Nicki breezes through the morning with ease, chatting with parents, keeping a distracted group of girls on task, and delegating the most important job of all — taking the lunch order box to the canteen. It seems like second-nature to her, but she tells a different story.
“Honestly, our teaching team have felt the pressure from new staff budget cuts,” she said.
More than 3000 public school teachers recently went on strike in Adelaide, as they rallied for more resources to cater to special needs students and better working conditions.
Nicki said she supports the statement of a strike as she now must adapt to fewer resources in her classroom.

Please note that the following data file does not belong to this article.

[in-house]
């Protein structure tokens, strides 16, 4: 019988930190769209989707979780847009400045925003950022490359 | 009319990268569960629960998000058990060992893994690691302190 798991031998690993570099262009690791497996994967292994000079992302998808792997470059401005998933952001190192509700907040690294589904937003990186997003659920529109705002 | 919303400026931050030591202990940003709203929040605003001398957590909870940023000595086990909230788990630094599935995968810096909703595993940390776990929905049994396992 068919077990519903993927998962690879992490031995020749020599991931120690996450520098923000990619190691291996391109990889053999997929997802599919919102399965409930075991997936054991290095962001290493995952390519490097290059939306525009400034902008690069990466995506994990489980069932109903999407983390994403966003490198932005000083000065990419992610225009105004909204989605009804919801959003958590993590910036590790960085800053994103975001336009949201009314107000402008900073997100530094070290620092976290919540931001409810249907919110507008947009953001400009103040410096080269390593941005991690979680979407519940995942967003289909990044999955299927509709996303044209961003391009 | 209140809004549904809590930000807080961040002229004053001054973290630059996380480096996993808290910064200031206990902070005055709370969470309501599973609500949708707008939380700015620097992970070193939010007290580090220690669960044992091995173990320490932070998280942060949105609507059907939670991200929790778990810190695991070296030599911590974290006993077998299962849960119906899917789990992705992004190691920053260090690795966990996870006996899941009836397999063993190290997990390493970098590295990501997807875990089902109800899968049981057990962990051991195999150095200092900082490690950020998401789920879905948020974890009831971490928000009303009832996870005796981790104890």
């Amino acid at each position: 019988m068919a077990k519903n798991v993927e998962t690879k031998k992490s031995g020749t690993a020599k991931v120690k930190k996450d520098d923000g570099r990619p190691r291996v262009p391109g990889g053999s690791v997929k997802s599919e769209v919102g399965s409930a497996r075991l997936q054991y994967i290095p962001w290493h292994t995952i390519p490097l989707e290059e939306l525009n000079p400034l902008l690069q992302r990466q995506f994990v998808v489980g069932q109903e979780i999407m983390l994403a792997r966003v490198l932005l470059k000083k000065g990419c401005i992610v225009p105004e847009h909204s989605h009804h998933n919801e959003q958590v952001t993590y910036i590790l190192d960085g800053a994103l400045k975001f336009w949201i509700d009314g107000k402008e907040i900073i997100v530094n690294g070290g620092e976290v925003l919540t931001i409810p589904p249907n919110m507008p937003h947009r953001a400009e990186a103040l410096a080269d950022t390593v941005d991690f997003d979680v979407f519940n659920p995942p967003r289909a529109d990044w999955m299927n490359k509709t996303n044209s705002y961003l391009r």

“Not having an SSO [School Services Officer] has impacted on my classroom dynamics and our ability as educators to encourage collaborative learning experiences when we’re needed to focus on students that need one-on-one assistance.”
Fellow year one teacher Kimberly* participated in the November strike.
“Trying to deal with 24 students whilst managing the special needs of two goes beyond the expectations of a single primary teacher. It’s not expected of private school teachers,” Kimberly said.
“You can definitely see the difference now without that extra support.”
Nicki has been trained in her undergraduate teaching degree to recognise and nurture diverse learning styles and continues to develop initiatives to capture her students’ attention on their journey of loving to learn.
A mountain of colourful folders on her desk loaded with details of each child’s progress in areas of reading, numeracy, and writing attests to Nicki’s strong work ethic and care for her class.